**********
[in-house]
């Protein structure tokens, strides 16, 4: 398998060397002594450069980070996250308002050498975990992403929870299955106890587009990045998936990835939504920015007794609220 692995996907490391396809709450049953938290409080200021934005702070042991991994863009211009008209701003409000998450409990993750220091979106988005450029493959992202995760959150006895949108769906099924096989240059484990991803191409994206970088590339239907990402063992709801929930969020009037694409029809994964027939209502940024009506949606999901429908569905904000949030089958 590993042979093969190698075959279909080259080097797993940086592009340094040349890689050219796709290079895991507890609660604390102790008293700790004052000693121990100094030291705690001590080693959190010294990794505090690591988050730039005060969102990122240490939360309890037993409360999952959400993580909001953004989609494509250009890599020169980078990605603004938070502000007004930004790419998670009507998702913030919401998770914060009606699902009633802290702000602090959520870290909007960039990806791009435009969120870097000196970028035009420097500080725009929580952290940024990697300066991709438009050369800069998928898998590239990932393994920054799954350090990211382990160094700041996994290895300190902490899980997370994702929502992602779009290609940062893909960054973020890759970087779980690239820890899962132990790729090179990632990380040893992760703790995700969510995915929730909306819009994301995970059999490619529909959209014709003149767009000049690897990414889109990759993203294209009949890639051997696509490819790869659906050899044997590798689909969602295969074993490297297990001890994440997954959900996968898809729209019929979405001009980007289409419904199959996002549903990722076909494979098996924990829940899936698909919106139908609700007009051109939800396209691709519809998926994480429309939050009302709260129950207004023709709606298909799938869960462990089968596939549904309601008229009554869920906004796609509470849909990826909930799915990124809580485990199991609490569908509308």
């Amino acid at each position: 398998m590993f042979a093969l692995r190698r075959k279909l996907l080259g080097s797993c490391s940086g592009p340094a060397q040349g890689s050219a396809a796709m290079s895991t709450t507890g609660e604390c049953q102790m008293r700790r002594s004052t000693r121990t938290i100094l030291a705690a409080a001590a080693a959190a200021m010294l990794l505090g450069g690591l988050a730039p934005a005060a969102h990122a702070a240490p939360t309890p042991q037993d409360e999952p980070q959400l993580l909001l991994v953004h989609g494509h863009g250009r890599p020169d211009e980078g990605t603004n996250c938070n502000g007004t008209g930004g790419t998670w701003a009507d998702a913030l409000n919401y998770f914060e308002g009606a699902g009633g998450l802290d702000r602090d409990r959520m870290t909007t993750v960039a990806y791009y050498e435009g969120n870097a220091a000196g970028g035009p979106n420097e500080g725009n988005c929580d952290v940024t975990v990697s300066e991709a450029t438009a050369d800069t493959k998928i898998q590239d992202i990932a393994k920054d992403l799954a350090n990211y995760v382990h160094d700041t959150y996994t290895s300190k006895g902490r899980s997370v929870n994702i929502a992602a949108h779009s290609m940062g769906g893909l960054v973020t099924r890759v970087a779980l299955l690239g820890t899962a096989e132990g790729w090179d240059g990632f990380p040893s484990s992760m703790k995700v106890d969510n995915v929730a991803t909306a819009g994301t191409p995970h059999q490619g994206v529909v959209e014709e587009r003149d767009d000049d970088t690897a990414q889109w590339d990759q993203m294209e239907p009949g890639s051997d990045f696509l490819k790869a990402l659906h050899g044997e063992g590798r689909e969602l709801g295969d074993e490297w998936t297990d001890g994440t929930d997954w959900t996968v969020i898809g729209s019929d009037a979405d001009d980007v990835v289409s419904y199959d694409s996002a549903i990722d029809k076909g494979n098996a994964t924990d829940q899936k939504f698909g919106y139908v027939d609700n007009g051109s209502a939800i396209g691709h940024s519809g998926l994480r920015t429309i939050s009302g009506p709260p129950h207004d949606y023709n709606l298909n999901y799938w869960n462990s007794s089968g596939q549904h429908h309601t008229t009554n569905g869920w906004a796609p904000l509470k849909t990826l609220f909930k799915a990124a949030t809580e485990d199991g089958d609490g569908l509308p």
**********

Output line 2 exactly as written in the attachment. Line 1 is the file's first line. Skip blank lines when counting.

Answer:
């Protein structure tokens, strides 16, 4: 398998060397002594450069980070996250308002050498975990992403929870299955106890587009990045998936990835939504920015007794609220 692995996907490391396809709450049953938290409080200021934005702070042991991994863009211009008209701003409000998450409990993750220091979106988005450029493959992202995760959150006895949108769906099924096989240059484990991803191409994206970088590339239907990402063992709801929930969020009037694409029809994964027939209502940024009506949606999901429908569905904000949030089958 590993042979093969190698075959279909080259080097797993940086592009340094040349890689050219796709290079895991507890609660604390102790008293700790004052000693121990100094030291705690001590080693959190010294990794505090690591988050730039005060969102990122240490939360309890037993409360999952959400993580909001953004989609494509250009890599020169980078990605603004938070502000007004930004790419998670009507998702913030919401998770914060009606699902009633802290702000602090959520870290909007960039990806791009435009969120870097000196970028035009420097500080725009929580952290940024990697300066991709438009050369800069998928898998590239990932393994920054799954350090990211382990160094700041996994290895300190902490899980997370994702929502992602779009290609940062893909960054973020890759970087779980690239820890899962132990790729090179990632990380040893992760703790995700969510995915929730909306819009994301995970059999490619529909959209014709003149767009000049690897990414889109990759993203294209009949890639051997696509490819790869659906050899044997590798689909969602295969074993490297297990001890994440997954959900996968898809729209019929979405001009980007289409419904199959996002549903990722076909494979098996924990829940899936698909919106139908609700007009051109939800396209691709519809998926994480429309939050009302709260129950207004023709709606298909799938869960462990089968596939549904309601008229009554869920906004796609509470849909990826909930799915990124809580485990199991609490569908509308």